Huang anticipates everyone to be on the same level playing field on disclosure, instead of adopting whatever framework they find suitable. This in return will help ESG data users when they want to assess performance, including for ESG rating providers.

“It would bring a lot of conformity, which has been the challenge that a lot of key stakeholders have voiced in the last few years,” Huang told AsianInvestor.

She said the disclosure standards are going to be the most stringent in Asia, as it will adopt the latest ISSB, which is a global template, by phase for all companies listed in Hong Kong.

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Key elements of the disclosure rules include governance, risk management, strategy, and actual climate matrix data points.

The new rules bring transition plan, climate-related target setting, and recent transition finance opportunity into context, which are things that investors have been asking for over the last decade, she noted.

“Finally, it's written very clearly in the rule and companies just have to do it,” she said.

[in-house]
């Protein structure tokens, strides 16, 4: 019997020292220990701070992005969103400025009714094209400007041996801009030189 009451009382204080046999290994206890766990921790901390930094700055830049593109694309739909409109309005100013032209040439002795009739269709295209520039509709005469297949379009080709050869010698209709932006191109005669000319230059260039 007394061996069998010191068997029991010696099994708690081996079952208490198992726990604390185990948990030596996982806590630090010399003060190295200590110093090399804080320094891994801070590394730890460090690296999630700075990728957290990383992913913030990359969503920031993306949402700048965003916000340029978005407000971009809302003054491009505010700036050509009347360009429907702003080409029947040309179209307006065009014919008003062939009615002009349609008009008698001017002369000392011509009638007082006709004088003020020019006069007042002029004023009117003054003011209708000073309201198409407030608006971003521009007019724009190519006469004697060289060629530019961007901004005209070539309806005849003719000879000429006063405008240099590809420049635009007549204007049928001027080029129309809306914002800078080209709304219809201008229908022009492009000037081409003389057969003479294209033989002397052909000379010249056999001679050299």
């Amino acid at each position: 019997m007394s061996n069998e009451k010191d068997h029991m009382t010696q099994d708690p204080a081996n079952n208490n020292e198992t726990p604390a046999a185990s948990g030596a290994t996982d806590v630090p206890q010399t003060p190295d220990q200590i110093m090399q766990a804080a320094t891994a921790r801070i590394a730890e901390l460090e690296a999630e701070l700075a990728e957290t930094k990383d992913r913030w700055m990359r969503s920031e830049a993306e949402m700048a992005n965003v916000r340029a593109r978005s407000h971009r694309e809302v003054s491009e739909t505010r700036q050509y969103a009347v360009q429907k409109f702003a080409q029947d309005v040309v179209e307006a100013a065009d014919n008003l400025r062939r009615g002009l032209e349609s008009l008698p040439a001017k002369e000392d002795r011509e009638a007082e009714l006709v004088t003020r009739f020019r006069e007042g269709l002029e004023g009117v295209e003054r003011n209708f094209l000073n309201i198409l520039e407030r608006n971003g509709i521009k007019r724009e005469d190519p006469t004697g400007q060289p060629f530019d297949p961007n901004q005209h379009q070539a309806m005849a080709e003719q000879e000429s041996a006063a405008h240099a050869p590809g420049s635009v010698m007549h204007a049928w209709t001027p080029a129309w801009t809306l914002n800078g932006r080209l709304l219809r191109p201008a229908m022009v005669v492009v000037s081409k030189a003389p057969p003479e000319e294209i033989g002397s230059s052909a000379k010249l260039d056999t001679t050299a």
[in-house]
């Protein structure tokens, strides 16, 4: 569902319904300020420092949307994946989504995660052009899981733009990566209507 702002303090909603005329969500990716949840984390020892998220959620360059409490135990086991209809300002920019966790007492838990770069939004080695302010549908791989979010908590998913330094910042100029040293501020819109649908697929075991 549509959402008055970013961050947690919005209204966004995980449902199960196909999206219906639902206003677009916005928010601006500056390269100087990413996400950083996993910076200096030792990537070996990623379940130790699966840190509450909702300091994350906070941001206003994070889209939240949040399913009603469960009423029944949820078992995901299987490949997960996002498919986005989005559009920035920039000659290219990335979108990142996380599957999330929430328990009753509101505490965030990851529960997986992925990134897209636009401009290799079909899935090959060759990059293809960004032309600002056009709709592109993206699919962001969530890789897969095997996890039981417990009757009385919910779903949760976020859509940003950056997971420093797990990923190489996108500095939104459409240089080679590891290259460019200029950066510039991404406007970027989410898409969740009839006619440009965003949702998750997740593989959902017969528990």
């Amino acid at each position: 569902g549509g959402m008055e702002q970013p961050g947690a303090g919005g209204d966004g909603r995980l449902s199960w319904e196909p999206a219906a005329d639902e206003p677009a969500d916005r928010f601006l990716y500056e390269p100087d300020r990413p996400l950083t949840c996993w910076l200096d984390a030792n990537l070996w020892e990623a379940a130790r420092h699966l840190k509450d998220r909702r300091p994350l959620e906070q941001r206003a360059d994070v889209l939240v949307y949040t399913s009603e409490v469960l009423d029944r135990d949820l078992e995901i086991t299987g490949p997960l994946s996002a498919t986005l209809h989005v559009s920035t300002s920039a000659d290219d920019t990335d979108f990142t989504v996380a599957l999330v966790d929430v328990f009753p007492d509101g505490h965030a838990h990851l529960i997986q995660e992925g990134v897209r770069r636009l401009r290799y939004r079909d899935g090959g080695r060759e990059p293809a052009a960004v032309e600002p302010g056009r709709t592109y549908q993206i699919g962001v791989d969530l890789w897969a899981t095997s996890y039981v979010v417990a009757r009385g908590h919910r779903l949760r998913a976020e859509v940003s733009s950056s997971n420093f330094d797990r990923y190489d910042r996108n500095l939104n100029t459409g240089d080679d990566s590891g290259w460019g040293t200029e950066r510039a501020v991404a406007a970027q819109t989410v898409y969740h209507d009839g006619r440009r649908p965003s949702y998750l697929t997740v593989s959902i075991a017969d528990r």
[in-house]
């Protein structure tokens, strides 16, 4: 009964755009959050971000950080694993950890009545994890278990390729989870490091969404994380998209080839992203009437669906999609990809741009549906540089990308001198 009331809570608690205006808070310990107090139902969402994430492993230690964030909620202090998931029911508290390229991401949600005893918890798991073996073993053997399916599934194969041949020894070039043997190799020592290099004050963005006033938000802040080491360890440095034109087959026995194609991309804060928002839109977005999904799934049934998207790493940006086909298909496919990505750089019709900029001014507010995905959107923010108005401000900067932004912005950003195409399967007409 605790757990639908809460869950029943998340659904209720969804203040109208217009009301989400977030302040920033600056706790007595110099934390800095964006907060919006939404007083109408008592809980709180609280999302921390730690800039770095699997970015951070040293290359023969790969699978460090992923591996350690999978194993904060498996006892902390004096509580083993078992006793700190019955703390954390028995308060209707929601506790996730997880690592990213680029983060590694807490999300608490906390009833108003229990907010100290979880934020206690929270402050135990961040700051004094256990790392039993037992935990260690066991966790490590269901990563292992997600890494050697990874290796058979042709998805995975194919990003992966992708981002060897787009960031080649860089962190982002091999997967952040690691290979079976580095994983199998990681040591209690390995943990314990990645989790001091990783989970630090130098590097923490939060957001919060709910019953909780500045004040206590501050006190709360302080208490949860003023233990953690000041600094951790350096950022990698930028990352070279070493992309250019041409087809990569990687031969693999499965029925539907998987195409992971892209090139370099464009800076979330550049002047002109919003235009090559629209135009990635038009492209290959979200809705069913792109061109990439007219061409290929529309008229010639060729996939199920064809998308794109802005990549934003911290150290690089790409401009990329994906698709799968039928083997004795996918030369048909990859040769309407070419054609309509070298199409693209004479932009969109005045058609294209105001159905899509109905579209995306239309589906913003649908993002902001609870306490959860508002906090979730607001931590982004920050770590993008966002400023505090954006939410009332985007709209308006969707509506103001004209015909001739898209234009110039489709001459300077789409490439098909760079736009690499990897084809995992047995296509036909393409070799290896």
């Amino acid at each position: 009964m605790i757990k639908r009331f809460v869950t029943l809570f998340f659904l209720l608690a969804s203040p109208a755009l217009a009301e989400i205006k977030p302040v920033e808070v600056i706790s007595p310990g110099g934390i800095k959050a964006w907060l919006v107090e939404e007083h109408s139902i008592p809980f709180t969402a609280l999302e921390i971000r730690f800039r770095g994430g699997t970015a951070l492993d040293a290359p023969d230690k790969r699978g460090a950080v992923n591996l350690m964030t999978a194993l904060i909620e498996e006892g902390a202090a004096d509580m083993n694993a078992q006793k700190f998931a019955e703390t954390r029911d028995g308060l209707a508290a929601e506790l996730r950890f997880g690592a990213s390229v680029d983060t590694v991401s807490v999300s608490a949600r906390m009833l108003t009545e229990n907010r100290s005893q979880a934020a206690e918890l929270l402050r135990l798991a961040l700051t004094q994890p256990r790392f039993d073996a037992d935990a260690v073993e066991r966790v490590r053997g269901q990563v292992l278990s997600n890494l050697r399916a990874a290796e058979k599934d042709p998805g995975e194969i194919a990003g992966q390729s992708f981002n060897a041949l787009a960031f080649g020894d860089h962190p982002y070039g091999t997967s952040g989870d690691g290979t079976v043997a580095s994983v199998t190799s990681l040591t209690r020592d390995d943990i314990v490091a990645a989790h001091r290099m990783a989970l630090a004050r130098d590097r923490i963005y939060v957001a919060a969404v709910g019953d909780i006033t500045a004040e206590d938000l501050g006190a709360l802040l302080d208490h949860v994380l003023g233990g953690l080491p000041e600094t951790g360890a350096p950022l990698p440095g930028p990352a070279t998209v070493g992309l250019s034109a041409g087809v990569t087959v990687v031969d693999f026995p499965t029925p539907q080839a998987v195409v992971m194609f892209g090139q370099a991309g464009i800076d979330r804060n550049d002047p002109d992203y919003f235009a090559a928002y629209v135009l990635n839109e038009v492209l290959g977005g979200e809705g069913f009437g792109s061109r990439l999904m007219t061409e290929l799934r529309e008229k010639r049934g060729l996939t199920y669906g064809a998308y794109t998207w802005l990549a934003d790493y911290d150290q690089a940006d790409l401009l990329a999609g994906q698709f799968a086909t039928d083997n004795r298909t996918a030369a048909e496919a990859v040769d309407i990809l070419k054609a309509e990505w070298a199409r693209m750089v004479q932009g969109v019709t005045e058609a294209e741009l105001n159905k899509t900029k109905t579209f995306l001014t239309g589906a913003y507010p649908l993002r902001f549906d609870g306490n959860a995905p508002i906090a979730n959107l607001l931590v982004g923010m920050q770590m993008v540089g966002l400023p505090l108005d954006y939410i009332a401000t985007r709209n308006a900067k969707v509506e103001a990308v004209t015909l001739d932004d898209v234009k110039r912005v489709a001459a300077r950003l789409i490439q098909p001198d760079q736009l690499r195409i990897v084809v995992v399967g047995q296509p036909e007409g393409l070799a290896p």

“This will arguably bring Hong Kong to a world-class standard when it comes to ESG disclosure.”

Huang is also the head of sustainable capital markets Asia Pacific at BNP Paribas.

While Japan and Australia led ESG investing in the Asia Pacific via powerful pension funds, Huang believes Hong Kong could leverage public investors more.

“Generally speaking, as an industry body we certainly welcome more efforts from asset owners,” she said.

“The pension fund systems [in Japan and Australia] play a critical role in catalysing the market because when asset owners demand or reward ESG investing strategies as part of the mandates, asset managers react very quickly, markets adapt very efficiently to the demand,” she added.